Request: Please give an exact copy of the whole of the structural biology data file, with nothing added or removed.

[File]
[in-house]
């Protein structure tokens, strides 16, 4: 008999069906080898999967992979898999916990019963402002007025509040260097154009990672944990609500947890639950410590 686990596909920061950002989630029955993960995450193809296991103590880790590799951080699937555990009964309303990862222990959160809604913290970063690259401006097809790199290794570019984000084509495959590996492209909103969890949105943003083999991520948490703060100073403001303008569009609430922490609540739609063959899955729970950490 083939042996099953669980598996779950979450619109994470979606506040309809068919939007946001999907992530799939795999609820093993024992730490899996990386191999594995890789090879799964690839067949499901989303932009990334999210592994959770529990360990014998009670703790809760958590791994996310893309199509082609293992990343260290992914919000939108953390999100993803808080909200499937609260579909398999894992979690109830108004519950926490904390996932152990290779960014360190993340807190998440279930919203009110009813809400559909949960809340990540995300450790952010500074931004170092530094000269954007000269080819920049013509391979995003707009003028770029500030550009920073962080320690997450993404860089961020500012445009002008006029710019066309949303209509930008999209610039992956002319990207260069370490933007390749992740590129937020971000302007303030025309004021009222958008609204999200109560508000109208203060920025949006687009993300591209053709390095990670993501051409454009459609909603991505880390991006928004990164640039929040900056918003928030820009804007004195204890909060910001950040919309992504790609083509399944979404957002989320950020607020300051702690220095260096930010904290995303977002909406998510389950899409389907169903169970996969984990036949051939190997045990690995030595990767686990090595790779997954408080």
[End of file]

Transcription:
[in-house]
């Protein structure tokens, strides 16, 4: 008999069906080898999967992979898999916990019963402002007025509040260097154009990672944990609500947890639950410590 686990596909920061950002989630029955993960995450193809296991103590880790590799951080699937555990009964309303990862222990959160809604913290970063690259401006097809790199290794570019984000084509495959590996492209909103969890949105943003083999991520948490703060100073403001303008569009609430922490609540739609063959899955729970950490 083939042996099953669980598996779950979450619109994470979606506040309809068919939007946001999907992530799939795999609820093993024992730490899996990386191999594995890789090879799964690839067949499901989303932009990334999210592994959770529990360990014998009670703790809760958590791994996310893309199509082609293992990343260290992914919000939108953390999100993803808080909200499937609260579909398999894992979690109830108004519950926490904390996932152990290779960014360190993340807190998440279930919203009110009813809400559909949960809340990540995300450790952010500074931004170092530094000269954007000269080819920049013509391979995003707009003028770029500030550009920073962080320690997450993404860089961020500012445009002008006029710019066309949303209509930008999209610039992956002319990207260069370490933007390749992740590129937020971000302007303030025309004021009222958008609204999200109560508000109208203060920025949006687009993300591209053709390095990670993501051409454009459609909603991505880390991006928004990164640039929040900056918003928030820009804007004195204890909060910001950040919309992504790609083509399944979404957002989320950020607020300051702690220095260096930010904290995303977002909406998510389950899409389907169903169970996969984990036949051939190997045990690995030595990767686990090595790779997954408080």